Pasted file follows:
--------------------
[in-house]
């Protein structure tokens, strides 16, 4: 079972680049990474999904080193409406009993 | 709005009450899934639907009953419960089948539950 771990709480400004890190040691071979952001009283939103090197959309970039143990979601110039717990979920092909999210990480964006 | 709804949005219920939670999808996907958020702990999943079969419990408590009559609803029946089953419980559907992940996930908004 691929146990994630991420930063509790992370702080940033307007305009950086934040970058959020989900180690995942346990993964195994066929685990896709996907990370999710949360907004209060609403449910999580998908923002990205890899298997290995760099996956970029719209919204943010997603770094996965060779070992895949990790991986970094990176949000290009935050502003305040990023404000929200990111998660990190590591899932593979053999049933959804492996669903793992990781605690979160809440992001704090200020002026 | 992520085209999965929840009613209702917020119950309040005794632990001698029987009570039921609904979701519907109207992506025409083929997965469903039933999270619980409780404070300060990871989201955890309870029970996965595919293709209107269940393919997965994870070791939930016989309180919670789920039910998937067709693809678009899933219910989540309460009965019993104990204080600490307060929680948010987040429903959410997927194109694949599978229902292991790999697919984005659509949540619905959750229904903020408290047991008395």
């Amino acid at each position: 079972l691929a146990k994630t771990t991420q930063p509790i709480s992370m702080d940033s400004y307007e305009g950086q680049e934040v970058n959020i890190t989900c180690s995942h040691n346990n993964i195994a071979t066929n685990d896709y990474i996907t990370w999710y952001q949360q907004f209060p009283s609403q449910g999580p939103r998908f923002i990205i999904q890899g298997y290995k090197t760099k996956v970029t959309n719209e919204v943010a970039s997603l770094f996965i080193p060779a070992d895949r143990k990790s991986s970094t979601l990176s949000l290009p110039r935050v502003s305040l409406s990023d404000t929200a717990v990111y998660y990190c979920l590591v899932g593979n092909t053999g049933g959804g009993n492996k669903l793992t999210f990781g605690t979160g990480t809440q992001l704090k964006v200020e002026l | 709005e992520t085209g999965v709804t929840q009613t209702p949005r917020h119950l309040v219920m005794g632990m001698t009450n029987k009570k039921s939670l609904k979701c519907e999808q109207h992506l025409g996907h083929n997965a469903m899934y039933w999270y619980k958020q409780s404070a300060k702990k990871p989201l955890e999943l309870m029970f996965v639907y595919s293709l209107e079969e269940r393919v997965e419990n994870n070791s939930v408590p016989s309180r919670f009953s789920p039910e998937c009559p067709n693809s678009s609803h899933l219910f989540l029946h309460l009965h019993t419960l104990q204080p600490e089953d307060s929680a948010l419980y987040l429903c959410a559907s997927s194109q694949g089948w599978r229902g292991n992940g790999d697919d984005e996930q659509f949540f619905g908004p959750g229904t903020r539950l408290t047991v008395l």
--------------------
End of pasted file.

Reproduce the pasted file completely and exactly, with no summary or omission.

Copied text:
[in-house]
């Protein structure tokens, strides 16, 4: 079972680049990474999904080193409406009993 | 709005009450899934639907009953419960089948539950 771990709480400004890190040691071979952001009283939103090197959309970039143990979601110039717990979920092909999210990480964006 | 709804949005219920939670999808996907958020702990999943079969419990408590009559609803029946089953419980559907992940996930908004 691929146990994630991420930063509790992370702080940033307007305009950086934040970058959020989900180690995942346990993964195994066929685990896709996907990370999710949360907004209060609403449910999580998908923002990205890899298997290995760099996956970029719209919204943010997603770094996965060779070992895949990790991986970094990176949000290009935050502003305040990023404000929200990111998660990190590591899932593979053999049933959804492996669903793992990781605690979160809440992001704090200020002026 | 992520085209999965929840009613209702917020119950309040005794632990001698029987009570039921609904979701519907109207992506025409083929997965469903039933999270619980409780404070300060990871989201955890309870029970996965595919293709209107269940393919997965994870070791939930016989309180919670789920039910998937067709693809678009899933219910989540309460009965019993104990204080600490307060929680948010987040429903959410997927194109694949599978229902292991790999697919984005659509949540619905959750229904903020408290047991008395």
């Amino acid at each position: 079972l691929a146990k994630t771990t991420q930063p509790i709480s992370m702080d940033s400004y307007e305009g950086q680049e934040v970058n959020i890190t989900c180690s995942h040691n346990n993964i195994a071979t066929n685990d896709y990474i996907t990370w999710y952001q949360q907004f209060p009283s609403q449910g999580p939103r998908f923002i990205i999904q890899g298997y290995k090197t760099k996956v970029t959309n719209e919204v943010a970039s997603l770094f996965i080193p060779a070992d895949r143990k990790s991986s970094t979601l990176s949000l290009p110039r935050v502003s305040l409406s990023d404000t929200a717990v990111y998660y990190c979920l590591v899932g593979n092909t053999g049933g959804g009993n492996k669903l793992t999210f990781g605690t979160g990480t809440q992001l704090k964006v200020e002026l | 709005e992520t085209g999965v709804t929840q009613t209702p949005r917020h119950l309040v219920m005794g632990m001698t009450n029987k009570k039921s939670l609904k979701c519907e999808q109207h992506l025409g996907h083929n997965a469903m899934y039933w999270y619980k958020q409780s404070a300060k702990k990871p989201l955890e999943l309870m029970f996965v639907y595919s293709l209107e079969e269940r393919v997965e419990n994870n070791s939930v408590p016989s309180r919670f009953s789920p039910e998937c009559p067709n693809s678009s609803h899933l219910f989540l029946h309460l009965h019993t419960l104990q204080p600490e089953d307060s929680a948010l419980y987040l429903c959410a559907s997927s194109q694949g089948w599978r229902g292991n992940g790999d697919d984005e996930q659509f949540f619905g908004p959750g229904t903020r539950l408290t047991v008395l």